The American Institute of Architects and the American Library Association (ALA) recently bestowed the ALA Library Building Award to the King Abdullah University of Science and Technology (KAUST) in Thuwal, Jeddah, Saudi Arabia.
Haven for Hope, a San Antonio homeless assistance center designed by Overland Partners, was recognized with two AIA Honor Awards during the AIA national convention in New Orleans. The project, completed last year, was the only one in Texas to receive either an AIA Housing Award or an AIA/HUD Secretary’s Award.
AIA Austin honored 10 projects in its 2011 Design Awards Celebration. From a total of 77 submittals, the distinguished jury of architects selected three for Honor Awards, six for Citations of Honor, and one unbuilt project for a Studio Award.
Lake/Flato Architects is well known for exemplary design. Every year the firm’s commitment to producing the highest quality work is rewarded by design juries. In this edition you’ll find features on five Lake/Flato projects selected for 2011 Design Awards out of a total of 12 winners in the Texas Society of Architects annual competition.
Since its completion in 1986, Fountain Place in downtown Dallas has been praised for both the geometrical precision of its 60-story tower clad in green glass and the extraordinary six-acre urban space that unfurls at its base.
On May 20, the 2011 design awards jury met to review the 257 entries submitted in this year’s program. The distinguished jury consisted of three exceptional professionals with diverse practice and professional experiences, along with a considerable love of architecture and design.
In adapting a century-old machine shop for use as commercial offices, Lake/Flato Architects has preserved the essence of the building’s brawny, tradesman-like character. Yes, the interior has been reconfigured as elegantly austere workspaces, but everywhere are relics of its industrial past.
While it is not unusual for a renovation project to transform an individual building, it is noteworthy when such a project begins to change how people relate to the city around them.
When building in the desert, landscape and climate dominate the discussion. This is the case for Lake/Flato Architects’ Arizona State University Polytechnic Campus where weathered steel screens, trellises covered with climbing vines, and a progression of courtyards create visual and experiential layers that respond to and reflect the colors and textures of its unique environment.
Kieran Timberlake has synthesized difficult technical requirements, environmental responsibility, and architectural craft in the new 110,000-sf Brockman Hall for Physics on the Rice University campus.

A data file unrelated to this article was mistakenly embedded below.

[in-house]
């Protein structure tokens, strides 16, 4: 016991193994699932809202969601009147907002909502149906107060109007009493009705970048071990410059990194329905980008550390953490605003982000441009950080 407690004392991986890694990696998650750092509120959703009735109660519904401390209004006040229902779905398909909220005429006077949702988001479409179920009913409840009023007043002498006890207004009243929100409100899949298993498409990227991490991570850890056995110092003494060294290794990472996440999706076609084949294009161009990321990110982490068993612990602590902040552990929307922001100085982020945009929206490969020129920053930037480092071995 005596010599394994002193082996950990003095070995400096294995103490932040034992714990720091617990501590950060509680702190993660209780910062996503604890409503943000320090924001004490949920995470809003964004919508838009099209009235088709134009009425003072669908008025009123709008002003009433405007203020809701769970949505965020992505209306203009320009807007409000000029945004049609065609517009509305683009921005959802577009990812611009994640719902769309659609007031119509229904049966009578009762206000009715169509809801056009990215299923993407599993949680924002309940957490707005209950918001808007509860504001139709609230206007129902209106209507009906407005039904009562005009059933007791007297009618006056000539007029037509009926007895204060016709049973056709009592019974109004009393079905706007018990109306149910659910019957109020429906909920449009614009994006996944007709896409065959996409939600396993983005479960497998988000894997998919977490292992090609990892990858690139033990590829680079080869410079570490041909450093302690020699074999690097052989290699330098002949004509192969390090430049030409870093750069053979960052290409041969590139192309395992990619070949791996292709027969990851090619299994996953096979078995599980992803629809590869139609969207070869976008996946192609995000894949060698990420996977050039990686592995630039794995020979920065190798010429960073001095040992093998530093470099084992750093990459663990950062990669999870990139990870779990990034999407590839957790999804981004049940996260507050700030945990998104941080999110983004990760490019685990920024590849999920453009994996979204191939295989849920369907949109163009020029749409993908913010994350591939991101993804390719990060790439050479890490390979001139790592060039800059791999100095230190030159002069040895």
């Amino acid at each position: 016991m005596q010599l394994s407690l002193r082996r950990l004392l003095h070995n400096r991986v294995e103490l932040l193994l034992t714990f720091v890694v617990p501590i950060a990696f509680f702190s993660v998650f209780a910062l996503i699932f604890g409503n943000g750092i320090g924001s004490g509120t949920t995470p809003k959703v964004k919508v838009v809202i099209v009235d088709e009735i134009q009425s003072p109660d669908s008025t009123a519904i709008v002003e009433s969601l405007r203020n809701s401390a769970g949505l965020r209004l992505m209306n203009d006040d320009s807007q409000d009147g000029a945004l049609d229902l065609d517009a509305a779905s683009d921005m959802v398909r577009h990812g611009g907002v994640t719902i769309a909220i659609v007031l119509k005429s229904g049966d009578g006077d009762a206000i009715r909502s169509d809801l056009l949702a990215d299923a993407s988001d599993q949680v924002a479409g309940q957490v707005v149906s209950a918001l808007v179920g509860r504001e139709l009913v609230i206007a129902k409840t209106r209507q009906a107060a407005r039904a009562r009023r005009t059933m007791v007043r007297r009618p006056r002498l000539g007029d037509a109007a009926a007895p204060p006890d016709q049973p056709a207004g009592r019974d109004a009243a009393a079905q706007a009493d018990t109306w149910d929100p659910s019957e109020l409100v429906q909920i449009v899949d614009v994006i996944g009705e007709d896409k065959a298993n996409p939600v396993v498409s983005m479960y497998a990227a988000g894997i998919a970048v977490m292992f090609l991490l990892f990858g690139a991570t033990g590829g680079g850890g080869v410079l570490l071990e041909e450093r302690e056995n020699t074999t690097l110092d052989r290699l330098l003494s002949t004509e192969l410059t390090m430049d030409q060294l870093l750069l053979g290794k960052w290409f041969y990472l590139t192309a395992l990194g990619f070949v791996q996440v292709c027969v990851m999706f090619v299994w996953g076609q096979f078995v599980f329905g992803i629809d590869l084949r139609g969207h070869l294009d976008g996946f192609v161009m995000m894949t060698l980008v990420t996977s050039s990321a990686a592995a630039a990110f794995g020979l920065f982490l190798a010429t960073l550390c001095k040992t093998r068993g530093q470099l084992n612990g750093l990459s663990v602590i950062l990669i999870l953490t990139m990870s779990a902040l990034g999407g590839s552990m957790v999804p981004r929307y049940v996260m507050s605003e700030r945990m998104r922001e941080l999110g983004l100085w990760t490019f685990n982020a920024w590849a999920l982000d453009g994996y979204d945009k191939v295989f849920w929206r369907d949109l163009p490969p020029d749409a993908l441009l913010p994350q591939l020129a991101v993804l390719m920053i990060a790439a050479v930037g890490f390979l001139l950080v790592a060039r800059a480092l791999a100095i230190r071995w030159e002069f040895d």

The Phoenix area is rich in the tradition of masterful architects weaving eloquent designs into the powerful desert landscape. Wright, Soleri, and others have produced spirited designs, engaging their buildings in a dialogue with their austere settings.
Projecting into the southern end of Flathead Lake in northwestern Montana is a small peninsula of scattered ponderosa pines, towering over a terrain of steep cliff, ridges, and ravines, sloping down to the water’s edge.
Cutting Horse Ranch, located on 175 acres in rural Parker county near Fort Worth, is dedicated to the breeding and training of competition cutting horses.
A visit to the Pearl development just North of downtown San Antonio underscores the promise of thoughtful, incremental urban placemaking. The 22-acre site was the home of Pearl Brewery until beer production ceased in 2001.
A game-changer in more ways than one, Rainwater Court inspires hope and creates new opportunities for more than 600 children and other residents of Mahiga, a rural Kenyan community.
Bridges are a cherished design problem. The clear span represents a common exercise for architecture students exploring essential concepts of structure, tension, and compression. Regrettably, architects are seldom commissioned to design a bridge project.
The term Max Levy, FAIA, uses to describe the weekend house he designed for Singing Bell Ranch is “ranch pragmatism.” The clients asked for a design that was functional and simple, which Levy provided in the form of an elongated rectangle oriented on an east-west axis to catch the prevailing breezes.“
Located on a semi-urban 7.5-acre lot more than a few miles West of Austin, Sisters’ Retreat encompasses a shared pool house and play area for the families of two siblings, set amongst their small compound of homes. The site, surrounded by tall grass and within walking distance of Lake Austin, is reached by a short meander from the residences.